News conference held Feb. 15 following the flyby of comet Tempel 1 by the Stardust-NExT spacecraft on Valentine's Day, Feb. 14. The spacecraft's closest approach was a distance of 112 miles. Participants are: Ed Weiler, NASA's associate administrator, Science Mission Directorate, Washington; Joe Veverka, Stardust-NExT principal investigator, Cornell University; Tim Larson, Stardust-NExT project manager, NASA's Jet Propulsion Laboratory, Pasadena, Calif.; Don Brownlee, Stardust-NExT... Topics: What -- Stardust, Where -- Washington
A new Mission Specialist for STS-133, Scientists revel in Stardust & Glory, an honor for the agency's Chief Technologist, Julian Bond speaks for MLK day, not your father's Dodge Charger, and Happy 25th for Voyager 2's Uranus Flyby. Topics: What -- DODGE, What -- Voyager, What -- Stardust, Where -- Uranus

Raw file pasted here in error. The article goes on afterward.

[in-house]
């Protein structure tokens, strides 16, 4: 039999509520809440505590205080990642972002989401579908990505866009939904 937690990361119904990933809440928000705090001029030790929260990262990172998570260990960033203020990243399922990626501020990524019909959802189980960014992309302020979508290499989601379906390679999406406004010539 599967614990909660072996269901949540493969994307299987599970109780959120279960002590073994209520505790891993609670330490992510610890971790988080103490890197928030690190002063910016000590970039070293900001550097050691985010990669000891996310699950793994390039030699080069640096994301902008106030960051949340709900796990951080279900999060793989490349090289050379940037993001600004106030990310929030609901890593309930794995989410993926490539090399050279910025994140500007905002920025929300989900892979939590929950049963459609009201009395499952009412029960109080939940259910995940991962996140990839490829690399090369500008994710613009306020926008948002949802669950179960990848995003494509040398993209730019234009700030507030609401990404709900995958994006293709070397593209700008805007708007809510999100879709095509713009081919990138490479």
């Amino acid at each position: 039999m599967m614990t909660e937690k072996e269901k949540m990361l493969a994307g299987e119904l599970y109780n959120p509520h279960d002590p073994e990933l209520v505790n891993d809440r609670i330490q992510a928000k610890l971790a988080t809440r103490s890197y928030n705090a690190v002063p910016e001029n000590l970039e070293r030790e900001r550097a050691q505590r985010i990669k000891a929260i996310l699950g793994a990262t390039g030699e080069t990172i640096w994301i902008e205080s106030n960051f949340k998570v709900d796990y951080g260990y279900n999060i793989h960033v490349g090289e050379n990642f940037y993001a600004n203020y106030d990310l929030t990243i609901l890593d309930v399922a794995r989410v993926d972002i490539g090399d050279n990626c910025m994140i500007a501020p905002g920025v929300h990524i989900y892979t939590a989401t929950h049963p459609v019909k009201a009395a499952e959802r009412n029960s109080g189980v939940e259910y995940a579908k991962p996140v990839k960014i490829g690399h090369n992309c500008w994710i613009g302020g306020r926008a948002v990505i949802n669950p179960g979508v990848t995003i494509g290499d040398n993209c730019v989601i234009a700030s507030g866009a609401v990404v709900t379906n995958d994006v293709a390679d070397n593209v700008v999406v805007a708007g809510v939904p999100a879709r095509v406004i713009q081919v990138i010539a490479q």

NASA's Stardust-NExT mission completed its Valentine's Day "date with a comet" with its flyby of comet Tempel 1 on Feb. 14. The spacecraft's closest approach came at approximately 11:40 p.m. EST on Feb. 14. An imaging sequence of about eight minutes is expected to yield 72 high-resolution images around the time of closest approach for best-resolution coverage of Tempel 1's nucleus. At the time of closest encounter, the spacecraft was expected to be approximately 124 miles from the... Topics: What -- COMETS, What -- Deep Impact, What -- Stardust, What -- Sun
The Stardust spacecraft has been repackaged for the Stardust-NexT mission. Stardust-NExT will rendezvous with comet Tempel 1 on February 14, giving scientists an opportunity, for the first time, to search a comet's surface for changes following its orbit around the sun. Mission scientists discussed the relevance of the mission at a briefing at NASA headquarters in Washington. Topics: What -- COMETS, What -- Sun, Where -- Washington, What -- Stardust, Where -- NASA Headquarters,...